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Esanjo  

F.J. de Hen

[esanji, esandjo, esanyo, esanza]

Lamellaphone of the Bwende, Konda, Kota, Mbole, Mongo, Ngbaka, Ngombe and Oli of the Democratic Republic of the Congo. It has seven to 12 metal tongues, sometimes made of umbrella stiffeners, fastened to a box resonator. The ezanza, or esanzo, of the Bonkoso Mongo is a flat-board lamellaphone (LaurentyS...

Article

Gabus  

Article

David K. Rycroft

revised by Andrew Tracey

[!gama-kha:s]

Musical bow, with separate resonator, of the Bergdama of Namibia. It is a simple bow with a string originally of sinew, now of nylon. One end rests on a hollow wooden block or serving dish resting upside down on the ground, and the other end against the player’s chin. The right forefinger plucks the string and a second performer can tap the lower part of the string with a stick. Pitch is changed by bending the stave with the left hand to alter the tension of the string. Among the Damara of Namibia, where it is called ...

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Gangana  

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Gara  

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Gbessi  

Article

Ferdinand J. de Hen

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F.J. de Hen

Article

Ferdinand J. de Hen

Whistle of the Pende people of the south-western Democratic Republic of the Congo. The elongated tronco-conical wooden body is about 30 cm long. The upper part is slightly dilated and has one or two fingerholes on the sides.

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Gibinji  

Ferdinand J. de Hen

Lamellaphone of the Kwango-Kasayi region of the Democratic Republic of the Congo. The 8 to 12 wooden or bamboo tongues and their bridges are tied with rattan to three bars of a very soft wood, the middle one sometimes shorter than the others, nailed together in the form of a raft. The Pende call it ...

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Ferdinand J. de Hen

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Gonongo  

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Gude  

Ferdinand J. de Hen

Set of whistles of the Boa people in the Uele region, Democratic Republic of the Congo. The beautifully carved whistles, usually seven or eight, from about 2 to 11 cm long, are strung on a cord and hung around the player’s neck.

J.S. Laurenty: Systématique des aérophones de l’Afrique centrale...

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Guere  

Ferdinand J. de Hen

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Guinbri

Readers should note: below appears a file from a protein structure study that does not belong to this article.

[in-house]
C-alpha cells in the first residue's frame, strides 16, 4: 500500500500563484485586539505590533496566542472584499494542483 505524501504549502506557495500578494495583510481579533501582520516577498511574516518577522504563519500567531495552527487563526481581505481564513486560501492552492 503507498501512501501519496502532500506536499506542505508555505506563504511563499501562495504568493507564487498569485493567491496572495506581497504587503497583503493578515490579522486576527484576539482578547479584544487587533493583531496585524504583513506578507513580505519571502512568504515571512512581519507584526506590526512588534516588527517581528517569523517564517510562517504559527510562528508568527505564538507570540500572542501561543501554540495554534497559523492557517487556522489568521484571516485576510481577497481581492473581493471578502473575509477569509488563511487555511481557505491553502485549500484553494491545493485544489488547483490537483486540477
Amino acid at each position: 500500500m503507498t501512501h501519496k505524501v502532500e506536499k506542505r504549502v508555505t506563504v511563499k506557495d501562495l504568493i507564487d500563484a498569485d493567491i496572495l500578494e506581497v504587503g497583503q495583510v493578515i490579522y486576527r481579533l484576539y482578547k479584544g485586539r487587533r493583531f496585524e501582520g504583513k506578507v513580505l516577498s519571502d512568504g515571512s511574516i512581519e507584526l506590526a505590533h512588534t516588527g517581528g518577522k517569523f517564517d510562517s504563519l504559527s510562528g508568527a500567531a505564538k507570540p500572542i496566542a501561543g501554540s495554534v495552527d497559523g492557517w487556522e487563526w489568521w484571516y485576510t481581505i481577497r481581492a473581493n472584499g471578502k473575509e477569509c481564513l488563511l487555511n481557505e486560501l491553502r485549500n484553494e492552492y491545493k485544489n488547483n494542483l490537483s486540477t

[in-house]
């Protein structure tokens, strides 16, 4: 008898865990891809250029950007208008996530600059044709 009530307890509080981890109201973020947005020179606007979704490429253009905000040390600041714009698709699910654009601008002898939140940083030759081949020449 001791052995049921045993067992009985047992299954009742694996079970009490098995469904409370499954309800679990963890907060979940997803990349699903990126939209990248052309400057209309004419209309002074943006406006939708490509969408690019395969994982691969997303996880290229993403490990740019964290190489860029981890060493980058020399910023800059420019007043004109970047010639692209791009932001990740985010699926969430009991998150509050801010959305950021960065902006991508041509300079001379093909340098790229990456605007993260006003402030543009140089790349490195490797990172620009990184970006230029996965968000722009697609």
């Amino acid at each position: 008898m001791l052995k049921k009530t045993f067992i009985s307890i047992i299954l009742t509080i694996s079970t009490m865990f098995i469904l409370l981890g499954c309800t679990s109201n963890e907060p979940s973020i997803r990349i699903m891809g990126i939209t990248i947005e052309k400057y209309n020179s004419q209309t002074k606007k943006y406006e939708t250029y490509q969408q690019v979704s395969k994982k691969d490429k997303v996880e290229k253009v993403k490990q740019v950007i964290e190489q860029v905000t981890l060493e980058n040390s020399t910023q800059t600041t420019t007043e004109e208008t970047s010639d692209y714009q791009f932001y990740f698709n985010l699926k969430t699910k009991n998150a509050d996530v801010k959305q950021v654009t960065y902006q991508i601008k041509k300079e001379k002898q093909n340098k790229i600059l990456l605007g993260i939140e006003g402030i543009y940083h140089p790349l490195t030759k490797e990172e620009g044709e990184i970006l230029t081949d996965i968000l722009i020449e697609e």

Lucy Durán

[gimbri, gmbri, gnibra, gombri, gumbri, gunbri, gunibri]

Large plucked half-spike lute with one to three strings, of North Africa. It is particularly an instrument of the Gnawa brotherhood of Morocco, among whom it has three strings. The neck protrudes into the resonator where its end, accessible through the soundhole, is cut into three spikes to which the strings, traditionally of sheep’s gut but now often nylon, are attached. At the upper end the strings are tied to leather bands around the neck; these can be adjusted for tuning. In construction the guinbri is clearly related to the family of plucked lutes found throughout the West African savanna, although it is somewhat larger and the resonator is rectangular, about 15 cm wide and deep but sometimes narrower and slightly waisted. The soundtable is camel or cowhide and the wooden bridge is higher than is normal for plucked instruments. The instrument’s ancestry might be traced to the ancient Egyptian long-necked lute. The Moroccan ...

Article

Gule  

Konin Aka

[goule, ule, kule, kwi]

Ceremonial slit drum of the Guere, Niabua, and Wobe peoples of the Ivory Coast. In the music of the secret kwi (‘spirit’) society the player holds a mirliton in his mouth and conducts a dialogue with the gule, which is later used for purely rhythmic accompaniment. The Guere also play the ...

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Gulu  

Ferdinand J. de Hen

Tulip-shaped slit drum of the Mamvu people of the Democratic Republic of the Congo (DRC). The upper side is about 60 cm long. The term also refers to a zoomorphic slit drum of the Mamvu, Angba, and Mangbele of the northern DRC.

J.S. Laurenty: Les tambours à fente de l’Afrique centrale...

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Gundi  

Ferdinand J. de Hen